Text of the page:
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Study: Healthy lifestyle cuts heart risk more than 80 percent in women

July 6, 2000
Web posted at: 10:54 a.m. EDT (1454 GMT)

ATLANTA (CNN) -- The guidelines are familiar: Eating right, exercising and not smoking can reduce the risk of heart disease. Now research shows those benefits can be dramatic for women.

"I was surprised the magnitude was so large -- over 80 percent reduction in risk," said study leader Dr. Meir Stampfer of Harvard University and Brigham and Women's Hospital, Boston.

The results are published in this week's New England Journal of Medicine.

Stampfer and other researchers at Harvard tracked the lifestyles of 84,129 women nurses during 14 years and measured their susceptibility to heart disease -- the number-one killer of adult Americans.

 HEART DISEASE:
  • description
  • risk
  • symptoms
  • treatment
  • prevention
    Source: WebMD
  •  

    The women with the lowest risk for heart disease didn't smoke, ate a healthy diet, exercised at least 30 minutes a day, maintained a good weight and consumed no alcohol or drank in moderation (two glasses of wine per day, for example), reported the researchers.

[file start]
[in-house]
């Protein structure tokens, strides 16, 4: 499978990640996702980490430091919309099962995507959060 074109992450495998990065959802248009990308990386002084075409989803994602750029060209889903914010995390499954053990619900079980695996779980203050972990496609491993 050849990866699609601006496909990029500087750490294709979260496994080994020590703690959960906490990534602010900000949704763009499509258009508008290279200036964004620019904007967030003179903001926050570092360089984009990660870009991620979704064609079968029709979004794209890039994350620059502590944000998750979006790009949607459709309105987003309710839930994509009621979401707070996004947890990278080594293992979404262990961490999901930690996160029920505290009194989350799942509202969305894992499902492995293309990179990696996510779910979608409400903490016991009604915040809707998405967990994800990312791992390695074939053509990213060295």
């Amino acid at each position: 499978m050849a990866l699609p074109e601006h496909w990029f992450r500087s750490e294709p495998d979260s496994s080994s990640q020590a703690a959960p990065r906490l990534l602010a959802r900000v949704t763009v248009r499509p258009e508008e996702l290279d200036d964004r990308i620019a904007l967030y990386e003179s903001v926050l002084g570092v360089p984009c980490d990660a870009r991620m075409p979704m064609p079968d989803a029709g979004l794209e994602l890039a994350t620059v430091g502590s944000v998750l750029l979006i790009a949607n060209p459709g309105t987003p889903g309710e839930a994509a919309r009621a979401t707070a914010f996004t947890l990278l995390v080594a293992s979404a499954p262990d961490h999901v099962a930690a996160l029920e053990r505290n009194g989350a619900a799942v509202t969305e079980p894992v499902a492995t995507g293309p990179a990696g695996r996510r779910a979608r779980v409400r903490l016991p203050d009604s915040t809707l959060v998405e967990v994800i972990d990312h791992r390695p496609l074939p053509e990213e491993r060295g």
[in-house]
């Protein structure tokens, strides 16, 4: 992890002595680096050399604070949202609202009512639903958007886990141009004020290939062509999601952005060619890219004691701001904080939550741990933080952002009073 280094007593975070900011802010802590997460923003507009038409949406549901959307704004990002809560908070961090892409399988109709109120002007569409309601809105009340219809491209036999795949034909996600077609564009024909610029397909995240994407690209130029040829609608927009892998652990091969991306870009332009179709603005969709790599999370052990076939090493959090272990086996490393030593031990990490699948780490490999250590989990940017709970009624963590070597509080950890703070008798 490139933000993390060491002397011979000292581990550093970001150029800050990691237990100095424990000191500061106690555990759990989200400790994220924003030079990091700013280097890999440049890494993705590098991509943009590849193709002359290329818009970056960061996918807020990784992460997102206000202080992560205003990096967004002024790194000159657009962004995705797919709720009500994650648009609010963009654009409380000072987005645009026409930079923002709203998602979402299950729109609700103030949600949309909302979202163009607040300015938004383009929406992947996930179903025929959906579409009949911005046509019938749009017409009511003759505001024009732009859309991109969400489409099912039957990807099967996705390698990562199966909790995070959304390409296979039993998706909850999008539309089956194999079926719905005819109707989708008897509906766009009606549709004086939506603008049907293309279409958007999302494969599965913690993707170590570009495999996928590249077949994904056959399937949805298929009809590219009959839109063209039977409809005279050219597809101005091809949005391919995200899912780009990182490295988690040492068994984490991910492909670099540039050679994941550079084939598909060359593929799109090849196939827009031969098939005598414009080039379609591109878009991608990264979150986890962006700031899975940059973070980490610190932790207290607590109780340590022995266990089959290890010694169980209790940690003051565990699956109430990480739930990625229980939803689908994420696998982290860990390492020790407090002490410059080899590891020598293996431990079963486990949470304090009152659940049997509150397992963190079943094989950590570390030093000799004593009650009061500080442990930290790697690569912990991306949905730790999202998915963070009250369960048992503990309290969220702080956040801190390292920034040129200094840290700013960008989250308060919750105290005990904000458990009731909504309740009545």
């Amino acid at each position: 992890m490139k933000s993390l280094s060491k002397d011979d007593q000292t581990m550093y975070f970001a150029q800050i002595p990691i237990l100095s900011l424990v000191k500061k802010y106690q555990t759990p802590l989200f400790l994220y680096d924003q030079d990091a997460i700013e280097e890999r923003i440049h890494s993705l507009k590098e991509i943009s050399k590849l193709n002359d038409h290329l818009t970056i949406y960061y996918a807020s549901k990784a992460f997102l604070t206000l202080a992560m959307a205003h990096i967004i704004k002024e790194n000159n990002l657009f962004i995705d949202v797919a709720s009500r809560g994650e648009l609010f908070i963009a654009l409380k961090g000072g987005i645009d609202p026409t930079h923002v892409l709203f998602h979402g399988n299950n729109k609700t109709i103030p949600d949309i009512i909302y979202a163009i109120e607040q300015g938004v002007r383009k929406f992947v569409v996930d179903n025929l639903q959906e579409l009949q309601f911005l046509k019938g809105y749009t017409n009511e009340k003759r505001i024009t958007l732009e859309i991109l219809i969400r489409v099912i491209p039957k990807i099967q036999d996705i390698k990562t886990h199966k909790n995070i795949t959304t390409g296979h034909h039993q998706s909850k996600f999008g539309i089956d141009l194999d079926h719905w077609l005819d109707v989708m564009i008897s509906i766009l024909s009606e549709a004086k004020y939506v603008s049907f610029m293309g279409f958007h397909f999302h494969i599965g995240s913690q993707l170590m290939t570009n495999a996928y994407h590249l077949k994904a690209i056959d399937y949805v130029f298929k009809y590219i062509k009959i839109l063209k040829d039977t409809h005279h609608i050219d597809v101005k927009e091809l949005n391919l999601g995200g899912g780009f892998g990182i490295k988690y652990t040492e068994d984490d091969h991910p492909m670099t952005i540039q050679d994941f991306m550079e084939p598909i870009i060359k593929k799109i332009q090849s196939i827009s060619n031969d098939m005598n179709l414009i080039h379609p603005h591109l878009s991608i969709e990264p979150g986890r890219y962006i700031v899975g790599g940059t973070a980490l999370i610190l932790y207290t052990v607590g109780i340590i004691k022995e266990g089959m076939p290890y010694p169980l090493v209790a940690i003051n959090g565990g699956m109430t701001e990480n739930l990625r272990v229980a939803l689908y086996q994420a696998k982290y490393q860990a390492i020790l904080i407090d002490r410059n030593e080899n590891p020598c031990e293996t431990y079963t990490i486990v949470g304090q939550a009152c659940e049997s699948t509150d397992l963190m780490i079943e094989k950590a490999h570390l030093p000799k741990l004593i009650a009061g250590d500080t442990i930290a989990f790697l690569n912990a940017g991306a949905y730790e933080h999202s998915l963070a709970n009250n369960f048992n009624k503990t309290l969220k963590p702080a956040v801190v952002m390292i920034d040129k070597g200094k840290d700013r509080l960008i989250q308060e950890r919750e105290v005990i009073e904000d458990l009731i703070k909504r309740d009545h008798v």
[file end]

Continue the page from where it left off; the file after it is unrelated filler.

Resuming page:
Those results reaffirm what doctors have long believed. "The vast majority of heart disease could be eliminated if everyone adopted a healthy lifestyle," Dr. Stampfer said.

    Dr. Nanette Wenger, Emory University School of Medicine, Atlanta, said the study's results are what "most of us who believe so strongly in prevention would want to see -- the fact that women who do very simple lifestyle interventions get benefits."

    A new convert to regular exercise and better eating is Joan Brendle-Mutter of Atlanta. She changed her lifestyle after learning that her blood pressure and cholesterol were high.

    "It has to become a priority," she said. "You have to care enough about yourself to let it become a priority."

    But that, researchers said, may be the biggest challenge: getting Americans to make the necessary lifestyle changes that will bring heart benefits.



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    RELATED SITES:
    American Heart Association National Center
    New England Journal of Medicine


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